16 matters in italics are the conduct that amounts to an interfere -- or
17 that amounts to an interference with the administration of justice. And,
18 of course, in bold, is his contact in dealing with the Office of the
19 Prosecutor. The shaded boxes set out quite clearly, we would submit,
20 those points in which there was an interaction between the Lukic Defence
21 and the Tribunal/Office of the Prosecutor and the extent to which those
22 documents and information made its way into the official proceedings.
23 Starting then in October 2008, Mr. Tabakovic was approached and
24 asked to provide a false statement for money. Something which he agreed
25 to do and did on the 20th of October, 2008. That was really phase one of
1 his conduct.
2 The second thing he did was to, at the request of Rasic, find two
3 others who would be interested in signing statements for money. X and Y
4 were found and both signed statements and were given 1.000 euros each,
5 although X shared his with both Mr. Tabakovic and Y. That really is
6 phase two.
7 The third matter is the amendment of the statements or the
8 amended statements being signed on the 5th of December, 2008. Those are
9 Exhibits 8, and 9 and 10. Those are the statements which were eventually
10 provided to the Office of the Prosecutor on the 20th of January of 2009.
11 But I'll come to that if I may.
12 So that -- those are the three stages of Mr. Tabakovic's action
13 or conduct, as it were. On the 19th of November, Mr. Tabakovic, X, and Y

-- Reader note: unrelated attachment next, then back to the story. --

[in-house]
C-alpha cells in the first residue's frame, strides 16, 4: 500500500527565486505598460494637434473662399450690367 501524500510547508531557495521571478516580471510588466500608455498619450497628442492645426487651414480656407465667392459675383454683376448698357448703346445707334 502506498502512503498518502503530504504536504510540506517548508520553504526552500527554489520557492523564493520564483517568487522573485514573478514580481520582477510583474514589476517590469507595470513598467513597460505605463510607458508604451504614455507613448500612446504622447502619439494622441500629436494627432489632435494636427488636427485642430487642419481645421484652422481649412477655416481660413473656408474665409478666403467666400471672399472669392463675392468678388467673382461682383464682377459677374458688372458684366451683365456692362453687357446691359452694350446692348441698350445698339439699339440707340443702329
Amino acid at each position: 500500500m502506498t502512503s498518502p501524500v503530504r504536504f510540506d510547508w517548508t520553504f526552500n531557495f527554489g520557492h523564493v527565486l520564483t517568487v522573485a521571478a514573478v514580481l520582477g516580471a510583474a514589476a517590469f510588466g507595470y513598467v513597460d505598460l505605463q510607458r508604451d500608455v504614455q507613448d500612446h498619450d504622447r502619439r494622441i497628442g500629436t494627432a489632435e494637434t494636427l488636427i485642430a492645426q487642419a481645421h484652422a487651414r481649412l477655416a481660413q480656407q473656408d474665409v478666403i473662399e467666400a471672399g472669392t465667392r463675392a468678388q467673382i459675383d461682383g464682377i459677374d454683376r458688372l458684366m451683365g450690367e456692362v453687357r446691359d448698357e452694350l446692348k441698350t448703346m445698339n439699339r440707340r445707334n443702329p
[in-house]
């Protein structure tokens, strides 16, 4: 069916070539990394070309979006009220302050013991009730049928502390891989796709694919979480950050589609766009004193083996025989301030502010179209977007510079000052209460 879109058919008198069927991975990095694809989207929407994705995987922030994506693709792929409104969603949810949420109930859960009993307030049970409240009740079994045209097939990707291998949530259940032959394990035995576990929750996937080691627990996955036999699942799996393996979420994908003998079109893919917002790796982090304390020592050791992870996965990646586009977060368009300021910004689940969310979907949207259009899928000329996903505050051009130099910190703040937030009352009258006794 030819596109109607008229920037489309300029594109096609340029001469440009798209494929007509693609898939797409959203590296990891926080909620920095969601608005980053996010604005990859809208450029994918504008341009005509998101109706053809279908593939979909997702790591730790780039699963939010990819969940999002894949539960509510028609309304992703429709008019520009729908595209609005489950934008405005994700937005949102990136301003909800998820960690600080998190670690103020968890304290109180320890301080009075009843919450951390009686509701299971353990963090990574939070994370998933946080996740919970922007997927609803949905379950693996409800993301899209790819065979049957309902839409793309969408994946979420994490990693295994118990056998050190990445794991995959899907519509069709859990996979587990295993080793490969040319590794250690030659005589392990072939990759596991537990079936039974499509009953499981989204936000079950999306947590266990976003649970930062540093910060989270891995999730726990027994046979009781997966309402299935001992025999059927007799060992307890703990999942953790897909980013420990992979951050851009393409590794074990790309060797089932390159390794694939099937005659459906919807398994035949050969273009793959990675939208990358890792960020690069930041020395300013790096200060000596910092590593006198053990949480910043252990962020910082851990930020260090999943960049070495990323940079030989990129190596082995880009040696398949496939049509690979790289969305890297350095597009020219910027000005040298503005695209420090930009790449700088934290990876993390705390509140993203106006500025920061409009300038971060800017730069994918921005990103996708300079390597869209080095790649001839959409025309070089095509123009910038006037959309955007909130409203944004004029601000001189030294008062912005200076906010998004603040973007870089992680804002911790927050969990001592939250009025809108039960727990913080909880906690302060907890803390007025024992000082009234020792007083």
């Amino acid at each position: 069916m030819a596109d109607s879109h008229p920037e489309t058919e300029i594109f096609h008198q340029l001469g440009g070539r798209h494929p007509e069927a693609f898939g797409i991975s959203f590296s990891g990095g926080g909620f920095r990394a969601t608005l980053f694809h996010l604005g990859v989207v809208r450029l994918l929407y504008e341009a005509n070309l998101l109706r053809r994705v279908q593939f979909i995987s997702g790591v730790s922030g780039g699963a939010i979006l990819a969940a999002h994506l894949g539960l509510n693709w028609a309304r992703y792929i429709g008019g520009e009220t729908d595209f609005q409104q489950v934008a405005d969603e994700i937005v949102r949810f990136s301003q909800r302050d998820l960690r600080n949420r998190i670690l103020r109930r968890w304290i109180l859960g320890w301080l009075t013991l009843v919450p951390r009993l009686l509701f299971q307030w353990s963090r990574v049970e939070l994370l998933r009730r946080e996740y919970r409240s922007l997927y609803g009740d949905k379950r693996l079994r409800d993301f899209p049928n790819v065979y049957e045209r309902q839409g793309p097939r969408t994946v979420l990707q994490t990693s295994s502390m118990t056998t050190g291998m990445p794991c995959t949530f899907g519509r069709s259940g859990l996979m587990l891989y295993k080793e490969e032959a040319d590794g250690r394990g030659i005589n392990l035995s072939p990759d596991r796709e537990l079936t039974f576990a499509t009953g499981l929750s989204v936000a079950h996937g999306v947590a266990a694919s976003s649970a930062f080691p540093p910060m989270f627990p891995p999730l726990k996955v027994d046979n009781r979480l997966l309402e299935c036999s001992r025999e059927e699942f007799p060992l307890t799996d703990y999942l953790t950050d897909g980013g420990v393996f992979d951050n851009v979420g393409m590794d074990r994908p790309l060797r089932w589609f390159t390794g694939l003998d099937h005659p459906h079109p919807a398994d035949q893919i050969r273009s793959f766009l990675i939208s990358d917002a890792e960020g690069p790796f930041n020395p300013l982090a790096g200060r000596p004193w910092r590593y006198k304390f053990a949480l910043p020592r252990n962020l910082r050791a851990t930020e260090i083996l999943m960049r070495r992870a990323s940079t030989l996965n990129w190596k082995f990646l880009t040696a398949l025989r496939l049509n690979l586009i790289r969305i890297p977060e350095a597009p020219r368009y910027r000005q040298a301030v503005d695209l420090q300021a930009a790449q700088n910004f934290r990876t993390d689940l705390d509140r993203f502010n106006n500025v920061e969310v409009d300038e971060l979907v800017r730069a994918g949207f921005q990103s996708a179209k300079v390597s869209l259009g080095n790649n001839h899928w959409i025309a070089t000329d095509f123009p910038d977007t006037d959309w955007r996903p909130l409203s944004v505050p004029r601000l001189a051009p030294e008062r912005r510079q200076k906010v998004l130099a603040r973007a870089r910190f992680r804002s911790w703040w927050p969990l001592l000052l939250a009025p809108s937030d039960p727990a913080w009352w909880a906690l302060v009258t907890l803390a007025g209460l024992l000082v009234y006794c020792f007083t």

14 were included on the Milan Lukic 65 ter witness list and a summary of the
15 issues that they would -- that their statements went to were provided.
16 Those are the three stages, and Mr. Tabakovic put a stop to that
17 decisively we would say by going to the Office of the Prosecutor at the
18 end of December 2008.
19 On 29th of December, he went to the ICTY field office, didn't
20 leave his name. Went back the next day, identified himself, and provided
21 a copy of his false statement to the Office of the Prosecutor. We would
22 submit at that point there was no prospect thereafter of Mr. Tabakovic
23 ever coming to this Tribunal and giving false evidence. It could just
24 never ever work. He put a stop to it decisively.
25 The minute he walked through that door of the court to give
1 substance to that false statement, the Prosecution will be able to say,
2 Well aren't you the man that came to see us on 29th December and gave us
3 a copy of your false statement and said it was a false statement?
4 It could not happen from there on in. He put a stop to
6 On the 31st of December, Mr. Tabakovic gave a full recorded
7 interview, the first of eight recorded interviews to the Office of the
8 Prosecutor. He explained what had happened in detail and said he felt
9 relieved and much better as a result of telling the Prosecution
10 everything that had happened.
11 Moving on, then, to 2009. On the 9th of January, 2009,
12 Mr. Tabakovic again met with an OTP investigator and was told that he was
13 "free to speak with anyone you wish to and that you must decide for
14 yourself how you proceed with this matter."
15 Mr. Tabakovic explained that he was concerned that the
16 information he had provided does not come into the wrong hands because if
17 they do this may be the end for me.
18 The next -- that was on Friday, the 9th of January. The next
19 day, the 10th of January, Saturday, at 10.45 in the morning,